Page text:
2011 Colfax Half Marathon: The Amazing Race

15 May

Today was the Colfax Half Marathon, my first official half marathon (13.1 miles) in Denver. I was awake most of the night, a bundle of nerves anticipating the long road ahead. I woke up to 37 degree weather and misting rain and dreaded what lay ahead. I was ready to conquer the race, but scared at the same time.

I was standing in my anticipated finishing time slot talking to my gal pal who came out to support me today when I met someone who I swear was an angel. She was a mom with 6 kids and on her 6th half marathon. When she found out it was my first, and I was nervous, she offered to run it with me. A complete stranger offered to run an entire race with me just to help me out and make sure I finished. I was so touched by her unbelievably kind spirit and generosity. I told her how I was very slow, and do the Galloway Method (4min run, 1 min walk), and that I was going to slow her down. She didn’t care about her time and just wanted to experience the journey together since her fiancee, who was supposed to run it with her, was injured and couldn’t.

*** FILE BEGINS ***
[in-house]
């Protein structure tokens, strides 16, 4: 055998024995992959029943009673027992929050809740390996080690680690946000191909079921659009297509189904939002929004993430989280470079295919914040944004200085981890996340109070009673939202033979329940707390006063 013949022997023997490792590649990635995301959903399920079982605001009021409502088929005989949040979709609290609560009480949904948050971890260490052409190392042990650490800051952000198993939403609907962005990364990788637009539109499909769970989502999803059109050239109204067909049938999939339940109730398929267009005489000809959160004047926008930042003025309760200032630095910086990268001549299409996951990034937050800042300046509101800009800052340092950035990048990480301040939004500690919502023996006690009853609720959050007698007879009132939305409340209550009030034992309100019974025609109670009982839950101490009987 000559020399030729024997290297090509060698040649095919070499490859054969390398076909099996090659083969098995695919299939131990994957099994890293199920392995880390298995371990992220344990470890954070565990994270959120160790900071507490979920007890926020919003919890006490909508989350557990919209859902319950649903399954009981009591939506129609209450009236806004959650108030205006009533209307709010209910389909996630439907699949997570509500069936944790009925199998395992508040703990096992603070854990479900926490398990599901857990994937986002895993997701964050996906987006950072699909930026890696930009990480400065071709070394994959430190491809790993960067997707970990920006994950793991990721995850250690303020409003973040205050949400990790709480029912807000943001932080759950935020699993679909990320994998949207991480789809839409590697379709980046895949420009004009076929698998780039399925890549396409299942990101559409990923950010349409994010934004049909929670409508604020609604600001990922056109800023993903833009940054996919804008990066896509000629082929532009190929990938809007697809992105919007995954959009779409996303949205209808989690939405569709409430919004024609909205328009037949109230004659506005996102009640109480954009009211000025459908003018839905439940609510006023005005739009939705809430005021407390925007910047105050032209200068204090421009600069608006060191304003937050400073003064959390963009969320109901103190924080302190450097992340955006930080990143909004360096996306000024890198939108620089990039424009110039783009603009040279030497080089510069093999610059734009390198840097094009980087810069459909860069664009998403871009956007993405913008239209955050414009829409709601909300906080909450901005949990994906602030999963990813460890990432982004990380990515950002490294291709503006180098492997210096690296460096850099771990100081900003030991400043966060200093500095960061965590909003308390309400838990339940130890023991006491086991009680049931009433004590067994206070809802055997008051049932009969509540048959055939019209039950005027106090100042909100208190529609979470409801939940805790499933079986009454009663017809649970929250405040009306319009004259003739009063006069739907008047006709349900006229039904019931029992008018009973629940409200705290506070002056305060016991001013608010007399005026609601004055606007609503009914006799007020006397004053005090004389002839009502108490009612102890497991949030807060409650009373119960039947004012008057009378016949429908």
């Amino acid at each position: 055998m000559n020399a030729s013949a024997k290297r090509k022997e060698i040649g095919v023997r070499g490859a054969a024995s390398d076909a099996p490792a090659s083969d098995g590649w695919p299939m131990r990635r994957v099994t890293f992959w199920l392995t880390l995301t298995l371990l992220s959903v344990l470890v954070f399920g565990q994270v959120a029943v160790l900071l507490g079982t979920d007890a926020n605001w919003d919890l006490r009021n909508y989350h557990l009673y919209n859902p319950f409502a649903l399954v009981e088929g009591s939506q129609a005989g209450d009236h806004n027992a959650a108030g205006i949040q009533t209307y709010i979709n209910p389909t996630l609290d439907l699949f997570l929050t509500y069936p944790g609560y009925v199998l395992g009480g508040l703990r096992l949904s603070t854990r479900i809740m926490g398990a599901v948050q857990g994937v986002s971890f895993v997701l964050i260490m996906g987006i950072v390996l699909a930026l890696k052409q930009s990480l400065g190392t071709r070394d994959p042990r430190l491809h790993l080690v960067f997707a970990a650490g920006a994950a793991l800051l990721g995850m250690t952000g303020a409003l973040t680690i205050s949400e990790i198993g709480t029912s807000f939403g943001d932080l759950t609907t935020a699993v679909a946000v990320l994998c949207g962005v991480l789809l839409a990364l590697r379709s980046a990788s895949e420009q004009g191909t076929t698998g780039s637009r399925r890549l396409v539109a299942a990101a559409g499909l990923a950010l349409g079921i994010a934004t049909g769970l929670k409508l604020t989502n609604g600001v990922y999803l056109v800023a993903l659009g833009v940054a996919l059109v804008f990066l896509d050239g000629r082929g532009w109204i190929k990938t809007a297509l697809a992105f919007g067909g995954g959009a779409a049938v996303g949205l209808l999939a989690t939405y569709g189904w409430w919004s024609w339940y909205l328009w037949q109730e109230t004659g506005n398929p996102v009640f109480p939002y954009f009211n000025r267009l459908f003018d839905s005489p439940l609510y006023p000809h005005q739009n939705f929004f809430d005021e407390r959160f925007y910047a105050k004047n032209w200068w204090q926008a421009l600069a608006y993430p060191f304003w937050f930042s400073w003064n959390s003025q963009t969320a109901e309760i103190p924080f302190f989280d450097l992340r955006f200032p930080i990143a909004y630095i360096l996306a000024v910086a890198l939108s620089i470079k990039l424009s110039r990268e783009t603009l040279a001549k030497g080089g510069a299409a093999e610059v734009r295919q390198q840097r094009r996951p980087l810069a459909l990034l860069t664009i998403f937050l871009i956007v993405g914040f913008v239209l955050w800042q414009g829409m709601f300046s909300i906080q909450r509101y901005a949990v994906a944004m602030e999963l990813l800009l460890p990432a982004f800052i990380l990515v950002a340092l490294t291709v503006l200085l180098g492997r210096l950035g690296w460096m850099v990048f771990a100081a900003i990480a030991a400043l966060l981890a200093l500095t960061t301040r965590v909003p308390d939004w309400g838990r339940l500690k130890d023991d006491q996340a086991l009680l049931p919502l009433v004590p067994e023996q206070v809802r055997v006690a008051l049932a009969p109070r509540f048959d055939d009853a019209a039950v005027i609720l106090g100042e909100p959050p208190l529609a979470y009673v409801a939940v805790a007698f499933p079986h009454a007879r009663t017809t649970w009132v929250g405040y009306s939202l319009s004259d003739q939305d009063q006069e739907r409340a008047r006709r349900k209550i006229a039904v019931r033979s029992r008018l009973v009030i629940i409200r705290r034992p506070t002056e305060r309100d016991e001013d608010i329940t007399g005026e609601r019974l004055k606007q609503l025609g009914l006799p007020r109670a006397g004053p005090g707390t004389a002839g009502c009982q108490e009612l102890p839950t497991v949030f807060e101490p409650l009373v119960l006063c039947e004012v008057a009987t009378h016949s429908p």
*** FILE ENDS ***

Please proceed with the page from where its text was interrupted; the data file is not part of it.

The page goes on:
I made a wonderful friend running that race today. She encouraged me every step of the way and kept pace. I had a glorious time on the race overall. The volunteers, police and event staff were fabulous. They were all so kind and encouraging, especially in the final, brutal miles. People who lived along the race route came out with tissues, water and posters to cheer us on in such hideous weather. It really brought this little section of Denver and the runners together. There was so much positive energy and encouragement out there today, I felt so honored to be a part of this group.

I had a tee shirt made to document this day and milestone in my life. On the back it said “11.16.07 Reconstructive foot surgery following a car accident. Doctor says I will never run again, 08.02.10 Took painful first steps as a runner. Distance complete: 0.8 miles / 10 minutes, 05.15.11 Proving my doctor wrong for 13.1 miles.” I had so many people come up to me today to say how my shirt made them cry or encouraged them. They congratulated me and shared their own stories and struggles with me. There are some fantastic, brave people out there who were all on a mission today to conquer this race for their own personal reasons. One girl I met was told she’d never WALK again in 2006 and she passed me by as she ran. There is such an amazing camaraderie in running that I think is unlike many sports. No one was cruel or so competitive that they didn’t wish you well or help out someone in need.